Norway’s worst mass murderer since World War II may still wind up in a high-security prison, despite being declared insane this week by court-appointed psychiatrists. The fate of Anders Behring Breivik has dominated Norwegian media all week, and now one of his main prosecutors seems to be easing public fears that he may some day be set free.
Prosecutor Inga Bejer Engh told newspaper Klassekampen on Friday that both a relatively new law and legal precedent allow for Breivik to be transferred back to a high-security prison, even if his insanity diagnosis is upheld and he later is declared cured.
She pointed to a ruling handed down by Norway’s Supreme Court just 10 days before Breivik bombed Norway’s government headquarters and then carried out a massacre at a Labour Party summer camp. His attacks on July 22 left 77 persons dead and caused billions of kroner in damage.
Another ‘cured’ defendant put back in prison
On July 12, Norway’s highest court ruled in another case that a man convicted of aggravated assault, threats and kidnapping, who also had been declared criminally insane, could be transferred back to a prison when declared “too healthy” for further treatment in a psychiatric institution. The reason: The court believed he remained dangerous and thus posed a threat to society.
“If (Breivik) no longer is sick, but still dangerous, there’s a decision that makes it possible to transfer him to an institution within the prison system,” Engh told Klassekampen.
The Supreme Court ruling was controversial and Klassekampen reported that the defense attorney for the man involved is considering an appeal to the European Court of Human Rights in Strasbourg. Engh said it was difficult to say how probable it is that the ruling will be used in Breivik’s case, but the possibility is there.
Other attorneys already have claimed they can use the law itself, from 2002, to keep Breivik in custoday. It was approved as a means of protecting the public from persons who can’t be held responsible for their actions because of mental illness, but who nonetheless are viewed as dangerous even after allegedly being cured. The 2002 law allows for incarceration after release from a psychiatric institution.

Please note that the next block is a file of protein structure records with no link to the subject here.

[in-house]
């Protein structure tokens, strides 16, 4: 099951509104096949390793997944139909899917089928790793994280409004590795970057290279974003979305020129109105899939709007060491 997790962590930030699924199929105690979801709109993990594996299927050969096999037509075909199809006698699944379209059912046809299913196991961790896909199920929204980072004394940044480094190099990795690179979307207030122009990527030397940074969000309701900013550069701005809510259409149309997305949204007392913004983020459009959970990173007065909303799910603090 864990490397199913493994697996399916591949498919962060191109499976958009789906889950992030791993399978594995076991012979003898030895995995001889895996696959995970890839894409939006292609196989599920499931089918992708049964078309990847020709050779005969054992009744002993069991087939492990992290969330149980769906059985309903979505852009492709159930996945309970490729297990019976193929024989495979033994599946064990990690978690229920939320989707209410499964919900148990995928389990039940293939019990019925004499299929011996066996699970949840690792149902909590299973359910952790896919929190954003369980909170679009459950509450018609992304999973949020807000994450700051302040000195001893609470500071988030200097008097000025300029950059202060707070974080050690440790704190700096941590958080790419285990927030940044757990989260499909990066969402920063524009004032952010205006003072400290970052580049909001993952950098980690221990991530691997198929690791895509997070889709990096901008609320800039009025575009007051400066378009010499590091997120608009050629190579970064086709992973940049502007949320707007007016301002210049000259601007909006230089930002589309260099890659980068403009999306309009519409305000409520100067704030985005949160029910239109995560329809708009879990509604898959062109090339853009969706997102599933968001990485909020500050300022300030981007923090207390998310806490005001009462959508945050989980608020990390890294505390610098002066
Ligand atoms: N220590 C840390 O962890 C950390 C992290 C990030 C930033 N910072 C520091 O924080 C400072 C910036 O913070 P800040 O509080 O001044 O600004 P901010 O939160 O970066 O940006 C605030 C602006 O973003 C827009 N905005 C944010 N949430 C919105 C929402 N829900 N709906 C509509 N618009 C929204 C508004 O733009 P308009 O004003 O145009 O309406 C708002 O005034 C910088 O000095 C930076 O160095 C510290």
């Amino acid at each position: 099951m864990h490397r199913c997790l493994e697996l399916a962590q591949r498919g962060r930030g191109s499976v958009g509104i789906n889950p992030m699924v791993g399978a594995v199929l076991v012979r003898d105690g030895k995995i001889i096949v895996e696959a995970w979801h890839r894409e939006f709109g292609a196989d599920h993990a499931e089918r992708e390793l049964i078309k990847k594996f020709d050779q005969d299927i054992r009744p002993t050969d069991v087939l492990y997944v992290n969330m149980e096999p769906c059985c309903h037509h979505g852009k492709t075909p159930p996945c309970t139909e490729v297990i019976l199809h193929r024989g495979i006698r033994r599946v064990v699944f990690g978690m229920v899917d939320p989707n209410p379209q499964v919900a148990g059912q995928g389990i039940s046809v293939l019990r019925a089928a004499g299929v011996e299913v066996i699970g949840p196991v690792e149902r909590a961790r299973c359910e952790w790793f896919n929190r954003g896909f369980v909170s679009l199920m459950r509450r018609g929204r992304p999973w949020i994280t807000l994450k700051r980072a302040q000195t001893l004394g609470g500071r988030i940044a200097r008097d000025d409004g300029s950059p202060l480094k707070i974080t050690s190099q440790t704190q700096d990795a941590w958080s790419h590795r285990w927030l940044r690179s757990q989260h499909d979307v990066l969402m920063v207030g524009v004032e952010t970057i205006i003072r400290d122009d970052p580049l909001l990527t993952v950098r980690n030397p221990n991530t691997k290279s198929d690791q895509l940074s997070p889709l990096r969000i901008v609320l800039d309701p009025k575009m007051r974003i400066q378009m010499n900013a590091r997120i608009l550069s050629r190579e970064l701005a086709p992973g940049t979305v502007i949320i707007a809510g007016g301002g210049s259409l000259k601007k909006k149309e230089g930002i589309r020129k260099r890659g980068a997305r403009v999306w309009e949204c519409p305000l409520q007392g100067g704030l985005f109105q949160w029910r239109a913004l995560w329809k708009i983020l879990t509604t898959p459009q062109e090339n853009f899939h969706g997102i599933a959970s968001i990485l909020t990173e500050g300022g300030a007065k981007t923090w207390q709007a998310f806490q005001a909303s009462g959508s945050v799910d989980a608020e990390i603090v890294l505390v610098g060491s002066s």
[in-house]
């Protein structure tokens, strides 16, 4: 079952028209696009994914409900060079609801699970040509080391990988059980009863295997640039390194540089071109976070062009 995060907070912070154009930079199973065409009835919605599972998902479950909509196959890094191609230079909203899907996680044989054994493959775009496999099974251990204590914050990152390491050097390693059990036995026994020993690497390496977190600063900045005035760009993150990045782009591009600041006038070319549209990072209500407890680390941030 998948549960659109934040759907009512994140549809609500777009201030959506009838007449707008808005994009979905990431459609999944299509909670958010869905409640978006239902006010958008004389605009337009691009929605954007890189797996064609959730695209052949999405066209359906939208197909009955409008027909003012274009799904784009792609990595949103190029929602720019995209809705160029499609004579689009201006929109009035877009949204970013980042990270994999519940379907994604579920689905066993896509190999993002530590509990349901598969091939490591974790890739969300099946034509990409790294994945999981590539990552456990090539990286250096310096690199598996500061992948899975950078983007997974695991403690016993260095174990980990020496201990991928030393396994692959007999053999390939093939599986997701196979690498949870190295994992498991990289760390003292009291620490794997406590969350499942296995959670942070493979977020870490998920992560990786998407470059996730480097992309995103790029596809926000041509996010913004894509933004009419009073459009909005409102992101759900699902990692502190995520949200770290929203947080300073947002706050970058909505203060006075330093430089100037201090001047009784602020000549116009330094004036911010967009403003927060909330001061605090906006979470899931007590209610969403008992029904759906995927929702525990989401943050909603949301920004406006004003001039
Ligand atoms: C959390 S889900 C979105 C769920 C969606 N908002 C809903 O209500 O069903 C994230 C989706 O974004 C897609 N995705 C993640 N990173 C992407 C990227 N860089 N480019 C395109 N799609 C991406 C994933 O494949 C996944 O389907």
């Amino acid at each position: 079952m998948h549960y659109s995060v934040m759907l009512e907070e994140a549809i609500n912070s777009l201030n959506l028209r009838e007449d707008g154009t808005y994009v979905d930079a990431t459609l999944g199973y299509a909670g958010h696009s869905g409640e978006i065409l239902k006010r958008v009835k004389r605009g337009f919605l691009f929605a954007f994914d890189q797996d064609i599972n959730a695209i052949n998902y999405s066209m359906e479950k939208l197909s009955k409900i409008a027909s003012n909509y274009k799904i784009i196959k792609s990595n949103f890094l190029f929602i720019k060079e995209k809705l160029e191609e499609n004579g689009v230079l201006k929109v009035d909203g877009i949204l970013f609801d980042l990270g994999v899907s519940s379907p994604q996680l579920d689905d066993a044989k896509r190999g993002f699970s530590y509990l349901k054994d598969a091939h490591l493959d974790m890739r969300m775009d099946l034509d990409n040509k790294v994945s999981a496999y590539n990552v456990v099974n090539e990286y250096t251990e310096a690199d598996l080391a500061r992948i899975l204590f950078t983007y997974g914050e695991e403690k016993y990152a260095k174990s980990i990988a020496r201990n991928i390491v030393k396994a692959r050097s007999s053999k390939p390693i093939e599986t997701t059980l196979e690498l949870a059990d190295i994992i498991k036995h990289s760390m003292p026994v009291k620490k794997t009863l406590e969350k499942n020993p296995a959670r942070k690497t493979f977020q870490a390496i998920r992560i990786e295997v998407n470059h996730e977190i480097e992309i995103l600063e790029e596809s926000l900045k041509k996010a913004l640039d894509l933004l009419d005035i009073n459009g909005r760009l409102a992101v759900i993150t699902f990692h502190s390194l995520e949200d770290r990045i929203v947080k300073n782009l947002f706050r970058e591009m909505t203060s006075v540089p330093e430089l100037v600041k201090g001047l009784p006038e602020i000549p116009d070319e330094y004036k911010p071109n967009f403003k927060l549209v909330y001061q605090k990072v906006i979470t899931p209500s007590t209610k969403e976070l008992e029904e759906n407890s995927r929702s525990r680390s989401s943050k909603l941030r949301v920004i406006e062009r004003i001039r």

Given public outrage over Breivik’s crimes, it’s likely efforts will be made to keep him locked up. Momentum is also building in legal circles, including at the highest levels of Norway’s court system, to reevaluate current law by discussing why mentally ill persons can be exempt from punishment. Several politicians support moves to allow for punishment of mentally ill persons. Any change in law, however, would not apply to Breivik since it couldn’t have a retroactive effect.
Moves are also underway to challenge the court-appointed psychiatrists’ declaration that Breivik is criminally insane. Many Norwegians, among them people in influential positions, simply can’t understand how a man who so carefully planned his attacks, carried them out in cold-blooded manner and shows no regret can be considered insane and thereby escape punishment. They don’t think treatment at a psychiatrist institution is secure enough or an appropriate response to Breivik’s actions.
New demands from Breivik
More details from the court-appointed psychiatrists’ 243-page evaluation and diagnosis of Breivik continue to emerge, meanwhile, and reveal that Breivik issued a new series of demands during interviews with the psychiatrists.
Newspaper Aftenposten reported that Breivik wants the Norwegian police to set up three new organizations, funded with NOK 30 million (about USD 5 million) each, to look after the interests of Norway’s indigenous peoples, to stop the “Islamification” of Europe and to provide for the breeding of more Norwegians. The latter, referred to at Tuesday’s press conference on the psychiatrists’ report, involves Breivik’s desire to set up reservations where breeding projects would be carried out.
Breivik also wants to establish a new daily newspaper, apparently to spread his right-wing extremist views, and create a right-wing version of the so-called Blitz House in Oslo, which caters to left-wing youth who often demonstrate against racism.
“If all this is fulfilled, we will refrain from (use of) chemical, biological and flammable weapons,” Breivik told the psychiatrists, apparently referring to the “resistance movement” he claims to lead. Breivik also issued other death threats, reported Aftenposten.
Views and News from Norway/Nina Berglund
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